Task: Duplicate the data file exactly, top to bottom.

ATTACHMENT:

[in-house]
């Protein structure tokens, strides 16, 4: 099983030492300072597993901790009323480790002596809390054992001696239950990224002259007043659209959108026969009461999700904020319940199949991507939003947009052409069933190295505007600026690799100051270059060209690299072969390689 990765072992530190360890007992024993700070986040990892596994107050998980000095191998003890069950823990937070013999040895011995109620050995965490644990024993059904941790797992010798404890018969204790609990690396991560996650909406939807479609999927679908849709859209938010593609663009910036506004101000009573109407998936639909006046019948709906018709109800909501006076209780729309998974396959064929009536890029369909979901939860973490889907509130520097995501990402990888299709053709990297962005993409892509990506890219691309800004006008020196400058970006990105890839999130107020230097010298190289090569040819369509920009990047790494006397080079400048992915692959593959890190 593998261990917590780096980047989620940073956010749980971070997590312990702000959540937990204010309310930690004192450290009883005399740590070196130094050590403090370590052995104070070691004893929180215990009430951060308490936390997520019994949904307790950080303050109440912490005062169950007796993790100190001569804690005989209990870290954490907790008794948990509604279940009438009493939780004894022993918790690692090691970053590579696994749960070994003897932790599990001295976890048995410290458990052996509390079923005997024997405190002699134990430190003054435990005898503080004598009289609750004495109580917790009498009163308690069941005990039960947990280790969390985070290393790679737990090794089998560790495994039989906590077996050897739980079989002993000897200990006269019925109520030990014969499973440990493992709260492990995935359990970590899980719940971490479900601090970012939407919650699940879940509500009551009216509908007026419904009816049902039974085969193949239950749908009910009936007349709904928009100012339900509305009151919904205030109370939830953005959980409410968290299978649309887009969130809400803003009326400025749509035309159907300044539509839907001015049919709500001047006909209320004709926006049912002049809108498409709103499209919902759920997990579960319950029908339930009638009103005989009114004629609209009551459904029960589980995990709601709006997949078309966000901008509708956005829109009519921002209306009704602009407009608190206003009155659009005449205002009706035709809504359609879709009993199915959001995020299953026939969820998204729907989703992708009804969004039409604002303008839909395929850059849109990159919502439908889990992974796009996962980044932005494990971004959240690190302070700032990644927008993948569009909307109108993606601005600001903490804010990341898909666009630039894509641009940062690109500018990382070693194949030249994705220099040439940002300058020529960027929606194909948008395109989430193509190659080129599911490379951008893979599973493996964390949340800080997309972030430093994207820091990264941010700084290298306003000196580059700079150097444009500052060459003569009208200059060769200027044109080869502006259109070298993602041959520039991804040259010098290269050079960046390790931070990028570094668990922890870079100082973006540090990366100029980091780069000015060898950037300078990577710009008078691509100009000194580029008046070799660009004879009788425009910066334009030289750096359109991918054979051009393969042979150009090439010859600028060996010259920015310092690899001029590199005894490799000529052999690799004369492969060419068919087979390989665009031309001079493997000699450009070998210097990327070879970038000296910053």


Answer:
[in-house]
């Protein structure tokens, strides 16, 4: 099983030492300072597993901790009323480790002596809390054992001696239950990224002259007043659209959108026969009461999700904020319940199949991507939003947009052409069933190295505007600026690799100051270059060209690299072969390689 990765072992530190360890007992024993700070986040990892596994107050998980000095191998003890069950823990937070013999040895011995109620050995965490644990024993059904941790797992010798404890018969204790609990690396991560996650909406939807479609999927679908849709859209938010593609663009910036506004101000009573109407998936639909006046019948709906018709109800909501006076209780729309998974396959064929009536890029369909979901939860973490889907509130520097995501990402990888299709053709990297962005993409892509990506890219691309800004006008020196400058970006990105890839999130107020230097010298190289090569040819369509920009990047790494006397080079400048992915692959593959890190 593998261990917590780096980047989620940073956010749980971070997590312990702000959540937990204010309310930690004192450290009883005399740590070196130094050590403090370590052995104070070691004893929180215990009430951060308490936390997520019994949904307790950080303050109440912490005062169950007796993790100190001569804690005989209990870290954490907790008794948990509604279940009438009493939780004894022993918790690692090691970053590579696994749960070994003897932790599990001295976890048995410290458990052996509390079923005997024997405190002699134990430190003054435990005898503080004598009289609750004495109580917790009498009163308690069941005990039960947990280790969390985070290393790679737990090794089998560790495994039989906590077996050897739980079989002993000897200990006269019925109520030990014969499973440990493992709260492990995935359990970590899980719940971490479900601090970012939407919650699940879940509500009551009216509908007026419904009816049902039974085969193949239950749908009910009936007349709904928009100012339900509305009151919904205030109370939830953005959980409410968290299978649309887009969130809400803003009326400025749509035309159907300044539509839907001015049919709500001047006909209320004709926006049912002049809108498409709103499209919902759920997990579960319950029908339930009638009103005989009114004629609209009551459904029960589980995990709601709006997949078309966000901008509708956005829109009519921002209306009704602009407009608190206003009155659009005449205002009706035709809504359609879709009993199915959001995020299953026939969820998204729907989703992708009804969004039409604002303008839909395929850059849109990159919502439908889990992974796009996962980044932005494990971004959240690190302070700032990644927008993948569009909307109108993606601005600001903490804010990341898909666009630039894509641009940062690109500018990382070693194949030249994705220099040439940002300058020529960027929606194909948008395109989430193509190659080129599911490379951008893979599973493996964390949340800080997309972030430093994207820091990264941010700084290298306003000196580059700079150097444009500052060459003569009208200059060769200027044109080869502006259109070298993602041959520039991804040259010098290269050079960046390790931070990028570094668990922890870079100082973006540090990366100029980091780069000015060898950037300078990577710009008078691509100009000194580029008046070799660009004879009788425009910066334009030289750096359109991918054979051009393969042979150009090439010859600028060996010259920015310092690899001029590199005894490799000529052999690799004369492969060419068919087979390989665009031309001079493997000699450009070998210097990327070879970038000296910053």